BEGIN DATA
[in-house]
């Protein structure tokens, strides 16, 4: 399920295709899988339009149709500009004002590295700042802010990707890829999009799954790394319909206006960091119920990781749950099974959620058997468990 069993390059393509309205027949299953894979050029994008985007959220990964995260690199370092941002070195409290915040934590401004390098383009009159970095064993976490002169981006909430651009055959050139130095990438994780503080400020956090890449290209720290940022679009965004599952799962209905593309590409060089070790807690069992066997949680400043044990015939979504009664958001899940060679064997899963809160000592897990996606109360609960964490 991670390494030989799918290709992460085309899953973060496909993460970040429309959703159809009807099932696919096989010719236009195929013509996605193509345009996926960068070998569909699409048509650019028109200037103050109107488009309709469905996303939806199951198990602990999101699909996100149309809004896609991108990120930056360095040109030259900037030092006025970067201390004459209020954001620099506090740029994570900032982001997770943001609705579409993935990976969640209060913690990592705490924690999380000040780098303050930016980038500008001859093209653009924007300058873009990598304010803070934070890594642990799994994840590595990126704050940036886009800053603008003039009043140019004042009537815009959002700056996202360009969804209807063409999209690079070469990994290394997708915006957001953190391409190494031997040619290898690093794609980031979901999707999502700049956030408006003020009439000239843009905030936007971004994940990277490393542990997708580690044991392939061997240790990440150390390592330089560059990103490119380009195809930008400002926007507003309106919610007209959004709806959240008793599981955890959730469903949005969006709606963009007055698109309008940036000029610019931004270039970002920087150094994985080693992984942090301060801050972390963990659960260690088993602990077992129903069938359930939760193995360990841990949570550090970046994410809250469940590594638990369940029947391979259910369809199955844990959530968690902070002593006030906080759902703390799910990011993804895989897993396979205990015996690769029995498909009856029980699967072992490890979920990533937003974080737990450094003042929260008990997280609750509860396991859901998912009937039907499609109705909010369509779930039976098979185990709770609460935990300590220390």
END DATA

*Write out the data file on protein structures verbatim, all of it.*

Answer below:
[in-house]
């Protein structure tokens, strides 16, 4: 399920295709899988339009149709500009004002590295700042802010990707890829999009799954790394319909206006960091119920990781749950099974959620058997468990 069993390059393509309205027949299953894979050029994008985007959220990964995260690199370092941002070195409290915040934590401004390098383009009159970095064993976490002169981006909430651009055959050139130095990438994780503080400020956090890449290209720290940022679009965004599952799962209905593309590409060089070790807690069992066997949680400043044990015939979504009664958001899940060679064997899963809160000592897990996606109360609960964490 991670390494030989799918290709992460085309899953973060496909993460970040429309959703159809009807099932696919096989010719236009195929013509996605193509345009996926960068070998569909699409048509650019028109200037103050109107488009309709469905996303939806199951198990602990999101699909996100149309809004896609991108990120930056360095040109030259900037030092006025970067201390004459209020954001620099506090740029994570900032982001997770943001609705579409993935990976969640209060913690990592705490924690999380000040780098303050930016980038500008001859093209653009924007300058873009990598304010803070934070890594642990799994994840590595990126704050940036886009800053603008003039009043140019004042009537815009959002700056996202360009969804209807063409999209690079070469990994290394997708915006957001953190391409190494031997040619290898690093794609980031979901999707999502700049956030408006003020009439000239843009905030936007971004994940990277490393542990997708580690044991392939061997240790990440150390390592330089560059990103490119380009195809930008400002926007507003309106919610007209959004709806959240008793599981955890959730469903949005969006709606963009007055698109309008940036000029610019931004270039970002920087150094994985080693992984942090301060801050972390963990659960260690088993602990077992129903069938359930939760193995360990841990949570550090970046994410809250469940590594638990369940029947391979259910369809199955844990959530968690902070002593006030906080759902703390799910990011993804895989897993396979205990015996690769029995498909009856029980699967072992490890979920990533937003974080737990450094003042929260008990997280609750509860396991859901998912009937039907499609109705909010369509779930039976098979185990709770609460935990300590220390």